It’s crucial to remember that not everyone’s choline requirements are the same. The body produces some choline naturally, and your genetics will determine how much you can manufacture on your own.

When it comes to choline, you want to make sure you’re receiving at least 100% of the AI from both food and supplementation. Consider eating extra choline-rich foods like eggs every day if you want to achieve your choline requirements organically.

If you’re worried about egg cholesterol, rest assured: new study reveals that the benefits much exceed the risks, and that eggs do not contribute to the development of heart disease [14].

If you decide to use choline supplements, keep to the advised dosage on the Supplement Facts label. The AI for choline is provided by most choline supplements, which range from 40% to 100%. If you take citicoline, though, you’ll need to conduct a quick math to figure out how much real choline you’re receiving. Because citicoline is around 18 percent choline, use this equation [4] to figure out how much is in a single dosage of citicoline:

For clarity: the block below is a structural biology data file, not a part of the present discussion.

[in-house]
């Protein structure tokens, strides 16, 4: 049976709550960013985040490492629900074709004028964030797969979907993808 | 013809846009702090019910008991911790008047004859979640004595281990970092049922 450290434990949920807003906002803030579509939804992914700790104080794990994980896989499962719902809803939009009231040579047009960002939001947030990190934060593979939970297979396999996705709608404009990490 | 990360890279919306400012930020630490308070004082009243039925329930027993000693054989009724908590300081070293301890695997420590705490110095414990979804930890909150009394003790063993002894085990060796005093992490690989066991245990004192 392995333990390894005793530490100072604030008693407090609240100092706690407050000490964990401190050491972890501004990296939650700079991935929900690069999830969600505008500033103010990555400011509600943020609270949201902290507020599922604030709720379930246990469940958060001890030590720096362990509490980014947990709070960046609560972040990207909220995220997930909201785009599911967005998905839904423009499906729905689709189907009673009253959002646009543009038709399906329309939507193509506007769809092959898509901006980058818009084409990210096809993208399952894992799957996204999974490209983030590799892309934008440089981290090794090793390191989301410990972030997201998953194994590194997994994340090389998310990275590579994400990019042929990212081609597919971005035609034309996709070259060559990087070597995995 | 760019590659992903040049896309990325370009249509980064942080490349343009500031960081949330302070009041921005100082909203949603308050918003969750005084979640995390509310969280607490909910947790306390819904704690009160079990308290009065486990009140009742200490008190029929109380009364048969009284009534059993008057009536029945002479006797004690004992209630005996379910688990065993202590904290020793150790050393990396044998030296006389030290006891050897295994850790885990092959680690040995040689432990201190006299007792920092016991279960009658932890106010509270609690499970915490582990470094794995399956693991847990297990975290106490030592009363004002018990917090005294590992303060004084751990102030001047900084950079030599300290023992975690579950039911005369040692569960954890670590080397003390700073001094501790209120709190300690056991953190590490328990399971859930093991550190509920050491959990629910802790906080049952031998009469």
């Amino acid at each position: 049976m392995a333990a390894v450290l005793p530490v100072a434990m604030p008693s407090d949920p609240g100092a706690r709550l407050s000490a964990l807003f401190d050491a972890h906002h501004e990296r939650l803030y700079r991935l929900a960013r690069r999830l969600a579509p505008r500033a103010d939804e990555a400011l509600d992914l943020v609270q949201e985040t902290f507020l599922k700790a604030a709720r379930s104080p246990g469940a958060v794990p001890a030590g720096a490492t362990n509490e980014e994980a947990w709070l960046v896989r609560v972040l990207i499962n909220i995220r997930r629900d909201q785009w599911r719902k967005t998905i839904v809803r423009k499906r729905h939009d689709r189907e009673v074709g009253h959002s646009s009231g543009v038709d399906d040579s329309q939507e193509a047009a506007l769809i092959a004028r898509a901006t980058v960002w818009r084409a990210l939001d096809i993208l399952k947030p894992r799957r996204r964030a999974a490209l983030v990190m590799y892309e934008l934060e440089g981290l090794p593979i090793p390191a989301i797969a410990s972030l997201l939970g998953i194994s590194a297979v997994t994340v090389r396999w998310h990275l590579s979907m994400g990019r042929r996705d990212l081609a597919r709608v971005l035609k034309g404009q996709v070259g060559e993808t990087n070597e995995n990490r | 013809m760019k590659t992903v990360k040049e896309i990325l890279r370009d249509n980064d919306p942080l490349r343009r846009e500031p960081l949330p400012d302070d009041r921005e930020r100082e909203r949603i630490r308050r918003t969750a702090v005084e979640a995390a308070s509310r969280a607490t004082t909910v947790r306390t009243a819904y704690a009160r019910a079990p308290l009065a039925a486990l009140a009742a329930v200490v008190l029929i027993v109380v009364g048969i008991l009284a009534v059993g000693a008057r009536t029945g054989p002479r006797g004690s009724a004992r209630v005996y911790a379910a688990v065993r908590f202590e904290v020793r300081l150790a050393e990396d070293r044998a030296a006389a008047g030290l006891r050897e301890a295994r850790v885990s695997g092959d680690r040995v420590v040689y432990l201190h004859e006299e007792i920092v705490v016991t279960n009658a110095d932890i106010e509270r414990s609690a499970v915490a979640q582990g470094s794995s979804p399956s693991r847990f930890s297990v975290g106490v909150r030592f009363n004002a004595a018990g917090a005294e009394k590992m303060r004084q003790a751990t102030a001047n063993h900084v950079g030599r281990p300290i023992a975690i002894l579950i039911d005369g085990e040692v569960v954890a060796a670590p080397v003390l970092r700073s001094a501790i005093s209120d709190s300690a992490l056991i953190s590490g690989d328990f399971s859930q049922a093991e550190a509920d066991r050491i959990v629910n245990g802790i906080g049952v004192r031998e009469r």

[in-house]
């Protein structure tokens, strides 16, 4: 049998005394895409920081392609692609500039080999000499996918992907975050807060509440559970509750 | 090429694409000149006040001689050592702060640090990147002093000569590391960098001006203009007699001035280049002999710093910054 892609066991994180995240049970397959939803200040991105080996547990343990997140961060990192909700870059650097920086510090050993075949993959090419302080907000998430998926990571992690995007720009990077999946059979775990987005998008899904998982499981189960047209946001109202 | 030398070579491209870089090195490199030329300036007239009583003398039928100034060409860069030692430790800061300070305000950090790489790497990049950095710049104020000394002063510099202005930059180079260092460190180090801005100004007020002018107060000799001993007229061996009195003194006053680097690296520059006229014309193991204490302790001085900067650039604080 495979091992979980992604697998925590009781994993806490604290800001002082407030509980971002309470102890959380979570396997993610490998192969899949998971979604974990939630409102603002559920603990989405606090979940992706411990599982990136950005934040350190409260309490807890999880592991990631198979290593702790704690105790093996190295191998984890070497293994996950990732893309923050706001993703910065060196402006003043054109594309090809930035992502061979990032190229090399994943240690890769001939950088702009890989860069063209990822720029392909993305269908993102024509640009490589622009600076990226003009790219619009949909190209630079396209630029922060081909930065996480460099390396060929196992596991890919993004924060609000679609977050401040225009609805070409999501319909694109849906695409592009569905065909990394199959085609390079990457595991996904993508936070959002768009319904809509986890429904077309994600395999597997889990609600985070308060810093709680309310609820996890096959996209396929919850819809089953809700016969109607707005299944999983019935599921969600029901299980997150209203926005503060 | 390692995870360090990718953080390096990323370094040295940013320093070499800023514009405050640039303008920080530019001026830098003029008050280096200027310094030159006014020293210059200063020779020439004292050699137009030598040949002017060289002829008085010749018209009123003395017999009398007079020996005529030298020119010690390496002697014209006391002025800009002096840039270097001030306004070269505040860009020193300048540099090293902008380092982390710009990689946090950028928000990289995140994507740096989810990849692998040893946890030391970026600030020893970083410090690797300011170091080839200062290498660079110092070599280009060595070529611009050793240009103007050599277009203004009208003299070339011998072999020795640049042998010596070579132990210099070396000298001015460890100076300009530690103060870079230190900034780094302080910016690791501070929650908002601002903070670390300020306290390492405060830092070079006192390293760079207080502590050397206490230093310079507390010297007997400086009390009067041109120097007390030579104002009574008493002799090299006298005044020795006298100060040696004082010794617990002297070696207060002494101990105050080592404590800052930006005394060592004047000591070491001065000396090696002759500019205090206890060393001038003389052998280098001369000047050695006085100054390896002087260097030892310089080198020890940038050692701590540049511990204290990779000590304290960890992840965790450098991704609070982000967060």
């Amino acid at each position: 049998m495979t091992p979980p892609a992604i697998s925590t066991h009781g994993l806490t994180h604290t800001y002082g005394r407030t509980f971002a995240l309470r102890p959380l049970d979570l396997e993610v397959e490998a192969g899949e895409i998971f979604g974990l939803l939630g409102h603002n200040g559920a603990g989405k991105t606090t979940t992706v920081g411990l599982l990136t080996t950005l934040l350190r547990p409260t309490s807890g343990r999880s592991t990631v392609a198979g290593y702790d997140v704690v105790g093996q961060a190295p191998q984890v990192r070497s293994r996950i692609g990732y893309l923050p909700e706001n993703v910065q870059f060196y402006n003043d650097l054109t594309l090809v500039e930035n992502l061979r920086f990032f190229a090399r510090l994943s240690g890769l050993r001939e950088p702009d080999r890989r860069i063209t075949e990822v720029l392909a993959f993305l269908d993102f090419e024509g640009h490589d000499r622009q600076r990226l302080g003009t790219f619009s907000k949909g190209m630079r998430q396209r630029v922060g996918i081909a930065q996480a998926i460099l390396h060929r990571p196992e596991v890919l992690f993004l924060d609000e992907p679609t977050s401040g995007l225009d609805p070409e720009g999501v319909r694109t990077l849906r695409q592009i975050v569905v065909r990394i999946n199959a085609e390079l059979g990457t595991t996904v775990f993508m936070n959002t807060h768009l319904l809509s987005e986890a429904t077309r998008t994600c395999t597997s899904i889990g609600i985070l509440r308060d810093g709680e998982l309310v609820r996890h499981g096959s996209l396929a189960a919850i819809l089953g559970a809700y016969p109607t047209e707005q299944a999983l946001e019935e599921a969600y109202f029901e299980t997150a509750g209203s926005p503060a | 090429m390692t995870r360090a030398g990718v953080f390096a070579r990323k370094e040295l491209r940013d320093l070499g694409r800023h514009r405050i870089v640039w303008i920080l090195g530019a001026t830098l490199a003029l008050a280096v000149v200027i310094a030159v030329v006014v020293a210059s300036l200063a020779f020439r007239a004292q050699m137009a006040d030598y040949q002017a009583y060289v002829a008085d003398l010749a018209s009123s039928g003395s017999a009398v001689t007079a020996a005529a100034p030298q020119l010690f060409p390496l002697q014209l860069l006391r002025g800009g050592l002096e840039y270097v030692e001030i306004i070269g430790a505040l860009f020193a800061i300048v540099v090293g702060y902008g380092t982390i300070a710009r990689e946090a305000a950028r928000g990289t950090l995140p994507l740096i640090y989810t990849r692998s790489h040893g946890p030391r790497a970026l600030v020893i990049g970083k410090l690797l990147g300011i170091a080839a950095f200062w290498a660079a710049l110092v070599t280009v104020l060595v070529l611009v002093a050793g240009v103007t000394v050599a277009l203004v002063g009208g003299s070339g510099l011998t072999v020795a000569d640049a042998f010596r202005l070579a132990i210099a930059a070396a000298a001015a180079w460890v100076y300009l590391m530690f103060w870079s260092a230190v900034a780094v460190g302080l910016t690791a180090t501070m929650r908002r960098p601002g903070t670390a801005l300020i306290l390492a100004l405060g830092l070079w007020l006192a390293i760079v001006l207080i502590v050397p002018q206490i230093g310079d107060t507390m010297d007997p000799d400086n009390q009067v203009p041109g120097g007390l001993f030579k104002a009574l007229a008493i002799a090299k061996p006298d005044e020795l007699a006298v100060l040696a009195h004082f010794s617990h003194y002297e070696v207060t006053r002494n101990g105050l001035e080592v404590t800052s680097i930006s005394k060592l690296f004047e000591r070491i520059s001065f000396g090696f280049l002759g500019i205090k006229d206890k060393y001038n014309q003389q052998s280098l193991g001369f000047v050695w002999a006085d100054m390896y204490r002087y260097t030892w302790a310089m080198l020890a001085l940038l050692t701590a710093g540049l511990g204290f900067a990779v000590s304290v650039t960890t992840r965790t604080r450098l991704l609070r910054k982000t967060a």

[mg of citicoline per serving] multiplied by 0.18 equals [mg of choline].

Although citicoline seems to have the greatest nootropic advantages of any of the several forms of choline supplements, the others may still help you reach your choline requirements.


What Are the Consequences of Choline Deficiency?

True choline insufficiency is uncommon, despite the fact that most individuals do not consume enough choline to maintain their endogenous synthesis of the mineral.

Because choline is a critical component of the phospholipids that line cell membranes, a choline shortage may affect the integrity of your cell linings practically instantly, causing broad tissue damage, especially in the muscles and liver [1].